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A Human Rights based response to COVID-19
While COVID-19 affects people of all backgrounds, factors such as socioeconomic status and access to health care services make some groups especially vulnerable to the virus.
Researchers in the United States have found that “African Americans are dying at disproportionately higher rates compared to all other ethnicities” because of COVID-19. In the United Kingdom, a report by The Guardian confirmed that minority groups are facing a greater risk of high mortality from COVID-19.
“Although we are all weathering the same storm, we are not all in the same boat,” said Helen Barnard, Acting Director of Joseph Rowntree Foundation.
Why we need a human rights-based response to the pandemic
A human rights-based response to COVID-19 puts people at the centre and pays particular attention to those who are at risk of being excluded from efficient and timely COVID-19 care – such as migrants, refugees, minorities and indigenous peoples, persons with disabilities, older persons, women, children, or people living in extreme poverty. Irregular migrants, for example, often face “obstacles in accessing health care or they may be unable or unwilling to provide information on their health status due to fear or risk of deportation, detention or other penalties as a result of their immigration status,” says the UN Special Rapporteur on Migrants.
A human rights-based response to COVID-19 takes a holistic approach that tackles not only the medical dimensions of the virus but also the socio-economic barriers that may render some groups more exposed to the virus.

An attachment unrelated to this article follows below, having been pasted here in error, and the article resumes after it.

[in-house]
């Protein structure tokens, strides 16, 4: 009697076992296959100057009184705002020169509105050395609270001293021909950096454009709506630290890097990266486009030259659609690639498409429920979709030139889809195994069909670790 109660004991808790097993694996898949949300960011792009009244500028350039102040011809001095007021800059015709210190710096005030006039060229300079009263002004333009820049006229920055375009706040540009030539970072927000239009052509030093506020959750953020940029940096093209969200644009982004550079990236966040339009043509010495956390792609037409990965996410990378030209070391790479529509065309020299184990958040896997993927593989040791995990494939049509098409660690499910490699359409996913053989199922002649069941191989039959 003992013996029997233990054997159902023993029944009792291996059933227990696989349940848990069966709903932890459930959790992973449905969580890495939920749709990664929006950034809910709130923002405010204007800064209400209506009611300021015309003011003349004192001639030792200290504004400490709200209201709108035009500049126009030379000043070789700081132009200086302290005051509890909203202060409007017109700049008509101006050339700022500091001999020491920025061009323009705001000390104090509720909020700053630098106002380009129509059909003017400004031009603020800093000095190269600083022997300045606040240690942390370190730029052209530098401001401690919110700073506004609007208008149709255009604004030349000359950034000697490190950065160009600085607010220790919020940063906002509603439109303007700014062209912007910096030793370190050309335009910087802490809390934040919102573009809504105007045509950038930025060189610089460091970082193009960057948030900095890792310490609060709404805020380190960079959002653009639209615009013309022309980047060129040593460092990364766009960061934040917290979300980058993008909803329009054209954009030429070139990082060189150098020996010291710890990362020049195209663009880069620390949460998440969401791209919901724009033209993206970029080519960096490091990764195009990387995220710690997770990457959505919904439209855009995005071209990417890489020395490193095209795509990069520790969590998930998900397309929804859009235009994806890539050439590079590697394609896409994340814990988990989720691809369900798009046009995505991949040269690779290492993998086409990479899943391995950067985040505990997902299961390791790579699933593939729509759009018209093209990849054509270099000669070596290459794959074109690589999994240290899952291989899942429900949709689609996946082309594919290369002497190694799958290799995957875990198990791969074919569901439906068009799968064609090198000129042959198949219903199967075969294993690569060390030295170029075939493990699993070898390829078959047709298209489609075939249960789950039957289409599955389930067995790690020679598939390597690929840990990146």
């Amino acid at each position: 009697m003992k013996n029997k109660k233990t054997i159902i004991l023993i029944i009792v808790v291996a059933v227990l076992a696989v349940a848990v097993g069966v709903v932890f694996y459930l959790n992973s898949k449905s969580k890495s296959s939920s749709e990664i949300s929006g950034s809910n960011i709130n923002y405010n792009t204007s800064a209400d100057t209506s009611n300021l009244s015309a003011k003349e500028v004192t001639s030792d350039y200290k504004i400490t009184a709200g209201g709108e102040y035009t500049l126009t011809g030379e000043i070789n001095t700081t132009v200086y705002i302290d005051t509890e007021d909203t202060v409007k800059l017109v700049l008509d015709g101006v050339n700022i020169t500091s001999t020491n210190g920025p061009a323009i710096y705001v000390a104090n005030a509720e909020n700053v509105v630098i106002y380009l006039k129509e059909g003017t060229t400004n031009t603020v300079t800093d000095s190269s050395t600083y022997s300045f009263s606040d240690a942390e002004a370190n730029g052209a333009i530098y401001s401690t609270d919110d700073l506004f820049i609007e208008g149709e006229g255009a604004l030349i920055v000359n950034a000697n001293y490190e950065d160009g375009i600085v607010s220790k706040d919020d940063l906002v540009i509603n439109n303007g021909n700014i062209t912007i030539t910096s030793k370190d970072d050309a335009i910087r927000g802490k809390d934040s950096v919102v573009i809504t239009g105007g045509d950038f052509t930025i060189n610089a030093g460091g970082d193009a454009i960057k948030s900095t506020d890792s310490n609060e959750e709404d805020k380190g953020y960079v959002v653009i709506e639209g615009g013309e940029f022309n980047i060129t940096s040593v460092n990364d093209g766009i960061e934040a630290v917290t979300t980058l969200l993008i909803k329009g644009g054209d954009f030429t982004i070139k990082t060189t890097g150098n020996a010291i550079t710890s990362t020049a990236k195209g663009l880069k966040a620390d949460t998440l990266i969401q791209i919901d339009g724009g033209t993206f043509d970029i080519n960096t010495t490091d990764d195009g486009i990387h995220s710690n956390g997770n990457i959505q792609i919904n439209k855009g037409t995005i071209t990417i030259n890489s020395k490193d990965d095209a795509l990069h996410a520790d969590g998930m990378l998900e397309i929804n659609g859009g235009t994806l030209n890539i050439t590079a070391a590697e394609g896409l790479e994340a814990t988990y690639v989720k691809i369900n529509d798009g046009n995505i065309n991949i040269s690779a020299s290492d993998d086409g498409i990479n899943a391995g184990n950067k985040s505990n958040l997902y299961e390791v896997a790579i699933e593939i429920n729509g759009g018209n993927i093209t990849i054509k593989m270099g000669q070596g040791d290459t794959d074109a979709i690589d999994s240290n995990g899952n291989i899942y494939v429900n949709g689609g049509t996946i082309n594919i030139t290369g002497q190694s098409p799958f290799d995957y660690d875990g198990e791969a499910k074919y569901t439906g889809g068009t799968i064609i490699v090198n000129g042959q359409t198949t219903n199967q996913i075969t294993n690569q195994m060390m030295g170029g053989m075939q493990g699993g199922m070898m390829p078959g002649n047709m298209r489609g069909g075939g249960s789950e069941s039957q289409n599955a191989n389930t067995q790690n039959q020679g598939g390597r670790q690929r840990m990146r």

As the UN High Commissioners for Human Rights and Refugees stated recently in a press release, “The health of every person is linked to the health of the most marginalised members of the community. Preventing the spread of this virus requires outreach to all, and ensuring equitable access to treatment.”
One aspect of a human rights-based response to COVID-19 is ensuring strong community empowerment and involvement in finding effective measures to curb the spread of the virus.
Drawing on the lessons learned from the response to HIV over the past three decades, a UNAIDS report stated that, “Just as communities did for HIV, they can lead the response [to COVID-19]…, reach vulnerable populations left behind by health services, identify and address stigma and discrimination, and build a consensus that a public health response can be delivered while respecting human rights and gender equality.”
Fundamental Rights of Equality and Non-Discrimination
A human rights-based response to COVID-19 requires governments and decision-makers to uphold the fundamental human rights’ principles of equality and non-discrimination, the interdependence and indivisibility of human rights, and the inalienability and universality of human rights in all response measures. This means, according to UNAIDS, that “governments must refrain from acting in a manner that either directly or indirectly discriminates against individuals or groups, including avoiding unintended consequences of policies and programs and protecting against third party discrimination.”
Above all, policies should aim to leave no one behind and reaffirm the first article of the Universal Declaration of Human Rights that, “All human beings are born free and equal in dignity and rights.”
OHCHR, COVID-19 Guidance
OHCHR, COVID-19 Guidance, Migrants
OHCHR, COVID-19 and Human Rights
UNAIDS, Rights in the Time of Covid-19